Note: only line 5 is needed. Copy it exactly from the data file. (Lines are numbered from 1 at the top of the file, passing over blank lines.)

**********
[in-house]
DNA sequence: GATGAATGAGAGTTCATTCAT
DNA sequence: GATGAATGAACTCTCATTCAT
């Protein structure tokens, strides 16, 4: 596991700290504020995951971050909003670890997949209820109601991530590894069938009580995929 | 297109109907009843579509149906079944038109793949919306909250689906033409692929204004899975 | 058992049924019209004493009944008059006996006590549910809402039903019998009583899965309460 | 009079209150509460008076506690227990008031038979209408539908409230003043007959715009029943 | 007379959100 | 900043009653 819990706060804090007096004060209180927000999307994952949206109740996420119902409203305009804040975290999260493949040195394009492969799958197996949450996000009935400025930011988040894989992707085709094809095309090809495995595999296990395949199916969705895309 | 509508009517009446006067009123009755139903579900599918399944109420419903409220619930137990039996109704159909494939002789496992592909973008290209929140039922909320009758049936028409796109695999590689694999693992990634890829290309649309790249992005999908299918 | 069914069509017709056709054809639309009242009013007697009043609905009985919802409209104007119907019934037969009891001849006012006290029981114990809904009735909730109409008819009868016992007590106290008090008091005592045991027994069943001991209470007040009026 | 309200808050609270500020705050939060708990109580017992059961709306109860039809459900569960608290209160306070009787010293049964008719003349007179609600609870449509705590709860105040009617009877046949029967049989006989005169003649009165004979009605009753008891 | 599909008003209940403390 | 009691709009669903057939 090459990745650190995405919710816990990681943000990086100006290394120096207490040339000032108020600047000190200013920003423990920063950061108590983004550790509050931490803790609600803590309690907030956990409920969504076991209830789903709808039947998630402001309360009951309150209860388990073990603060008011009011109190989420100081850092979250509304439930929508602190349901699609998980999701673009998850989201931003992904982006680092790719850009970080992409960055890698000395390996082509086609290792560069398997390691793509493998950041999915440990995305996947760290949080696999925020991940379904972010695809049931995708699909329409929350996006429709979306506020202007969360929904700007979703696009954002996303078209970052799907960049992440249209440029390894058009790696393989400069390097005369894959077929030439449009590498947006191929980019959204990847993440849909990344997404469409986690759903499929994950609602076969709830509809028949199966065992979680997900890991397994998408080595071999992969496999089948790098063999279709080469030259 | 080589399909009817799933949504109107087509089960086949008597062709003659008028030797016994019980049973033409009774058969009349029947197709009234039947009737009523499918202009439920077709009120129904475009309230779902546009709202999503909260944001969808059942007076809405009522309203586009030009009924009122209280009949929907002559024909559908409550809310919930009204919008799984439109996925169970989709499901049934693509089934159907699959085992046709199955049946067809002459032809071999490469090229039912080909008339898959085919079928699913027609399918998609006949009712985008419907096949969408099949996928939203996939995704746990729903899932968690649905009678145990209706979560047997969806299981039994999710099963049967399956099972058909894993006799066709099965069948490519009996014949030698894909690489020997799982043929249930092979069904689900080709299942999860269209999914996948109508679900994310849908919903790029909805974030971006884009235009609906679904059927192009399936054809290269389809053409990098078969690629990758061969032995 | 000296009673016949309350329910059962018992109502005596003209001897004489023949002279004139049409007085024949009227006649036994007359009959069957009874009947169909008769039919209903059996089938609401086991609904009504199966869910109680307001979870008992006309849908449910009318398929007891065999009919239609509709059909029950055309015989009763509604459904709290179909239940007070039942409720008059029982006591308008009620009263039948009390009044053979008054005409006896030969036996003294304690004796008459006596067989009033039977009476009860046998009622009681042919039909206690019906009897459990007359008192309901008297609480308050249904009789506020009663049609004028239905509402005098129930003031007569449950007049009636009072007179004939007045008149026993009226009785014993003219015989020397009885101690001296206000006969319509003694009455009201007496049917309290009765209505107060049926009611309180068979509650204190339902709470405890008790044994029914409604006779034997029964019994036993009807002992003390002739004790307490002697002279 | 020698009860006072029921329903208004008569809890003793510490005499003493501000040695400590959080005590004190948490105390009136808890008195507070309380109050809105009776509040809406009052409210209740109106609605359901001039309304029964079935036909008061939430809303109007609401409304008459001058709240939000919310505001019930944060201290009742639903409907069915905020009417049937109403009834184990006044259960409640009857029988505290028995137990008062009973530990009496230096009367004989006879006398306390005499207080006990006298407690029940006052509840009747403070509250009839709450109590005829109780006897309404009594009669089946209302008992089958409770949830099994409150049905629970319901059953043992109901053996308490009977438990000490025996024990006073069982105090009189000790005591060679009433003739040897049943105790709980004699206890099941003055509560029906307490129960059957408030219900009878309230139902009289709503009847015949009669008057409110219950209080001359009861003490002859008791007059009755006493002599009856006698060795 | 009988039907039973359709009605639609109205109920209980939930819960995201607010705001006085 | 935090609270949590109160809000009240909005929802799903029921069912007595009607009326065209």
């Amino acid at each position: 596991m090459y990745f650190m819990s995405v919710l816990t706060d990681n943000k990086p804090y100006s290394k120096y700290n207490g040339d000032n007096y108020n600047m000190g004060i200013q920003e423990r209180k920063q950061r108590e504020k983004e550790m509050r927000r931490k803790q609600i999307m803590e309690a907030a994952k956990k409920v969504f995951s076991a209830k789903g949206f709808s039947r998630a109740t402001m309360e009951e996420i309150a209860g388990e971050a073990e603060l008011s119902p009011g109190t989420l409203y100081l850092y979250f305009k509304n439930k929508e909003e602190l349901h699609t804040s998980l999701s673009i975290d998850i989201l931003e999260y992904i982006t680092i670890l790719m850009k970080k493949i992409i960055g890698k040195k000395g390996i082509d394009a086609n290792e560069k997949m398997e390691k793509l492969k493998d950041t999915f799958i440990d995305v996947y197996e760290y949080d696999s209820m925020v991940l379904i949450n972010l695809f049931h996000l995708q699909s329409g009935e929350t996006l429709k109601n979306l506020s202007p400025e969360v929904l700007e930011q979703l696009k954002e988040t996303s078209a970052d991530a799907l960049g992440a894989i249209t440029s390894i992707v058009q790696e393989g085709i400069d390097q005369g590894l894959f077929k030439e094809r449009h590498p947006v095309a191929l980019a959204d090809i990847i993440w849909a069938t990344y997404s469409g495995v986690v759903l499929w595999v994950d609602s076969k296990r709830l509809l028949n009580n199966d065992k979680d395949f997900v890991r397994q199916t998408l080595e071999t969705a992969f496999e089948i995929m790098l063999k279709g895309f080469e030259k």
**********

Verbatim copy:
């Amino acid at each position: 596991m090459y990745f650190m819990s995405v919710l816990t706060d990681n943000k990086p804090y100006s290394k120096y700290n207490g040339d000032n007096y108020n600047m000190g004060i200013q920003e423990r209180k920063q950061r108590e504020k983004e550790m509050r927000r931490k803790q609600i999307m803590e309690a907030a994952k956990k409920v969504f995951s076991a209830k789903g949206f709808s039947r998630a109740t402001m309360e009951e996420i309150a209860g388990e971050a073990e603060l008011s119902p009011g109190t989420l409203y100081l850092y979250f305009k509304n439930k929508e909003e602190l349901h699609t804040s998980l999701s673009i975290d998850i989201l931003e999260y992904i982006t680092i670890l790719m850009k970080k493949i992409i960055g890698k040195k000395g390996i082509d394009a086609n290792e560069k997949m398997e390691k793509l492969k493998d950041t999915f799958i440990d995305v996947y197996e760290y949080d696999s209820m925020v991940l379904i949450n972010l695809f049931h996000l995708q699909s329409g009935e929350t996006l429709k109601n979306l506020s202007p400025e969360v929904l700007e930011q979703l696009k954002e988040t996303s078209a970052d991530a799907l960049g992440a894989i249209t440029s390894i992707v058009q790696e393989g085709i400069d390097q005369g590894l894959f077929k030439e094809r449009h590498p947006v095309a191929l980019a959204d090809i990847i993440w849909a069938t990344y997404s469409g495995v986690v759903l499929w595999v994950d609602s076969k296990r709830l509809l028949n009580n199966d065992k979680d395949f997900v890991r397994q199916t998408l080595e071999t969705a992969f496999e089948i995929m790098l063999k279709g895309f080469e030259k």